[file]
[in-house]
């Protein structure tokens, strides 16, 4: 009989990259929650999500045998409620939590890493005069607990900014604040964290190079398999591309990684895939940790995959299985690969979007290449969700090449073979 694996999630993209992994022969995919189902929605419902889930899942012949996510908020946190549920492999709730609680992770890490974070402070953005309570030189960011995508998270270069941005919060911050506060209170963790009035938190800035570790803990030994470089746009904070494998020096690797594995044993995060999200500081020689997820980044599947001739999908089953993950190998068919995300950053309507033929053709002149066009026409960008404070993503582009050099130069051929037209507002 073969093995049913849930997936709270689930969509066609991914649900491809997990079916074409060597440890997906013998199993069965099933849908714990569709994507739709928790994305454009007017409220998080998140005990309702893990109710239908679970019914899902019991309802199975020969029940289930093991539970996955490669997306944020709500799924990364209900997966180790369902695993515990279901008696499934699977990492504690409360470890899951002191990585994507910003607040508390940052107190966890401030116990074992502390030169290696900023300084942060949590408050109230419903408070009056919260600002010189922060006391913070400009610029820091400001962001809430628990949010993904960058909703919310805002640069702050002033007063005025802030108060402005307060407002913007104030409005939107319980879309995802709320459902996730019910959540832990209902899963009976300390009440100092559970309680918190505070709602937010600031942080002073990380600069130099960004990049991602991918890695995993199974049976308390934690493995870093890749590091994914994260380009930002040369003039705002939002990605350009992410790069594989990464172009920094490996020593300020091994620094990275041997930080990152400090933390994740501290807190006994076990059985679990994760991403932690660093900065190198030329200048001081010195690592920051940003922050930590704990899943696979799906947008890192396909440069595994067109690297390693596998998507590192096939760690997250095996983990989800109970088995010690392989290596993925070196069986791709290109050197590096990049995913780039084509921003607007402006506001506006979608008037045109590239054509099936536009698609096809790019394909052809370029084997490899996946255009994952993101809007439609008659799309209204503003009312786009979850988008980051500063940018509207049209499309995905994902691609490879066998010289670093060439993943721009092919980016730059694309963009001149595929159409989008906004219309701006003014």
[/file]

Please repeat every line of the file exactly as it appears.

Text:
[in-house]
């Protein structure tokens, strides 16, 4: 009989990259929650999500045998409620939590890493005069607990900014604040964290190079398999591309990684895939940790995959299985690969979007290449969700090449073979 694996999630993209992994022969995919189902929605419902889930899942012949996510908020946190549920492999709730609680992770890490974070402070953005309570030189960011995508998270270069941005919060911050506060209170963790009035938190800035570790803990030994470089746009904070494998020096690797594995044993995060999200500081020689997820980044599947001739999908089953993950190998068919995300950053309507033929053709002149066009026409960008404070993503582009050099130069051929037209507002 073969093995049913849930997936709270689930969509066609991914649900491809997990079916074409060597440890997906013998199993069965099933849908714990569709994507739709928790994305454009007017409220998080998140005990309702893990109710239908679970019914899902019991309802199975020969029940289930093991539970996955490669997306944020709500799924990364209900997966180790369902695993515990279901008696499934699977990492504690409360470890899951002191990585994507910003607040508390940052107190966890401030116990074992502390030169290696900023300084942060949590408050109230419903408070009056919260600002010189922060006391913070400009610029820091400001962001809430628990949010993904960058909703919310805002640069702050002033007063005025802030108060402005307060407002913007104030409005939107319980879309995802709320459902996730019910959540832990209902899963009976300390009440100092559970309680918190505070709602937010600031942080002073990380600069130099960004990049991602991918890695995993199974049976308390934690493995870093890749590091994914994260380009930002040369003039705002939002990605350009992410790069594989990464172009920094490996020593300020091994620094990275041997930080990152400090933390994740501290807190006994076990059985679990994760991403932690660093900065190198030329200048001081010195690592920051940003922050930590704990899943696979799906947008890192396909440069595994067109690297390693596998998507590192096939760690997250095996983990989800109970088995010690392989290596993925070196069986791709290109050197590096990049995913780039084509921003607007402006506001506006979608008037045109590239054509099936536009698609096809790019394909052809370029084997490899996946255009994952993101809007439609008659799309209204503003009312786009979850988008980051500063940018509207049209499309995905994902691609490879066998010289670093060439993943721009092919980016730059694309963009001149595929159409989008906004219309701006003014």